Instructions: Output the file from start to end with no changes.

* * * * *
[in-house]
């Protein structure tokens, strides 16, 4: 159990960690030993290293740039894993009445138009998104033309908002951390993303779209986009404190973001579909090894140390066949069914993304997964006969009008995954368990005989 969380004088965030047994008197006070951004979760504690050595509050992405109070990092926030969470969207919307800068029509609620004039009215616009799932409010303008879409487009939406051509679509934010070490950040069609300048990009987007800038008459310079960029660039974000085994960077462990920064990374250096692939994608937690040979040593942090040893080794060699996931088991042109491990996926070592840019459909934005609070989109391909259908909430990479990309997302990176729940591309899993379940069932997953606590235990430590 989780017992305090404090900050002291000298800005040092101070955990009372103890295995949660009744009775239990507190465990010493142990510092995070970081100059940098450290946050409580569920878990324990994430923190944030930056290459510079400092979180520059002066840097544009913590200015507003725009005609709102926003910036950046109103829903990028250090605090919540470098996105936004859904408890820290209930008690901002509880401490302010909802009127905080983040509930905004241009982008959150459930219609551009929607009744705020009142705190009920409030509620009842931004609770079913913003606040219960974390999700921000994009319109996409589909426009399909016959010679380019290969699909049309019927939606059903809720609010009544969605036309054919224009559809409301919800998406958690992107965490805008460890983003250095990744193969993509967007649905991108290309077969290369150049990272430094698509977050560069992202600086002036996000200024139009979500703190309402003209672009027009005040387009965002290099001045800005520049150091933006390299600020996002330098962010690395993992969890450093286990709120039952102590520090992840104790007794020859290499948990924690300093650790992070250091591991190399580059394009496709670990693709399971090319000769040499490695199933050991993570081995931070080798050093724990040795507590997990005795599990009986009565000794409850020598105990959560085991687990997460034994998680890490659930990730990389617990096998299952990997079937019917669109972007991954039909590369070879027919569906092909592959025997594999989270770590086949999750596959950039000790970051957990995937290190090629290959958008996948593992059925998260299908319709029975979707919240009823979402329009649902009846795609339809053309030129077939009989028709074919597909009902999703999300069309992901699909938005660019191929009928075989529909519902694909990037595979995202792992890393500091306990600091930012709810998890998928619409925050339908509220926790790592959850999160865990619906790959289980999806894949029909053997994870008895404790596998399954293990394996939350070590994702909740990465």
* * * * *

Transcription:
[in-house]
């Protein structure tokens, strides 16, 4: 159990960690030993290293740039894993009445138009998104033309908002951390993303779209986009404190973001579909090894140390066949069914993304997964006969009008995954368990005989 969380004088965030047994008197006070951004979760504690050595509050992405109070990092926030969470969207919307800068029509609620004039009215616009799932409010303008879409487009939406051509679509934010070490950040069609300048990009987007800038008459310079960029660039974000085994960077462990920064990374250096692939994608937690040979040593942090040893080794060699996931088991042109491990996926070592840019459909934005609070989109391909259908909430990479990309997302990176729940591309899993379940069932997953606590235990430590 989780017992305090404090900050002291000298800005040092101070955990009372103890295995949660009744009775239990507190465990010493142990510092995070970081100059940098450290946050409580569920878990324990994430923190944030930056290459510079400092979180520059002066840097544009913590200015507003725009005609709102926003910036950046109103829903990028250090605090919540470098996105936004859904408890820290209930008690901002509880401490302010909802009127905080983040509930905004241009982008959150459930219609551009929607009744705020009142705190009920409030509620009842931004609770079913913003606040219960974390999700921000994009319109996409589909426009399909016959010679380019290969699909049309019927939606059903809720609010009544969605036309054919224009559809409301919800998406958690992107965490805008460890983003250095990744193969993509967007649905991108290309077969290369150049990272430094698509977050560069992202600086002036996000200024139009979500703190309402003209672009027009005040387009965002290099001045800005520049150091933006390299600020996002330098962010690395993992969890450093286990709120039952102590520090992840104790007794020859290499948990924690300093650790992070250091591991190399580059394009496709670990693709399971090319000769040499490695199933050991993570081995931070080798050093724990040795507590997990005795599990009986009565000794409850020598105990959560085991687990997460034994998680890490659930990730990389617990096998299952990997079937019917669109972007991954039909590369070879027919569906092909592959025997594999989270770590086949999750596959950039000790970051957990995937290190090629290959958008996948593992059925998260299908319709029975979707919240009823979402329009649902009846795609339809053309030129077939009989028709074919597909009902999703999300069309992901699909938005660019191929009928075989529909519902694909990037595979995202792992890393500091306990600091930012709810998890998928619409925050339908509220926790790592959850999160865990619906790959289980999806894949029909053997994870008895404790596998399954293990394996939350070590994702909740990465």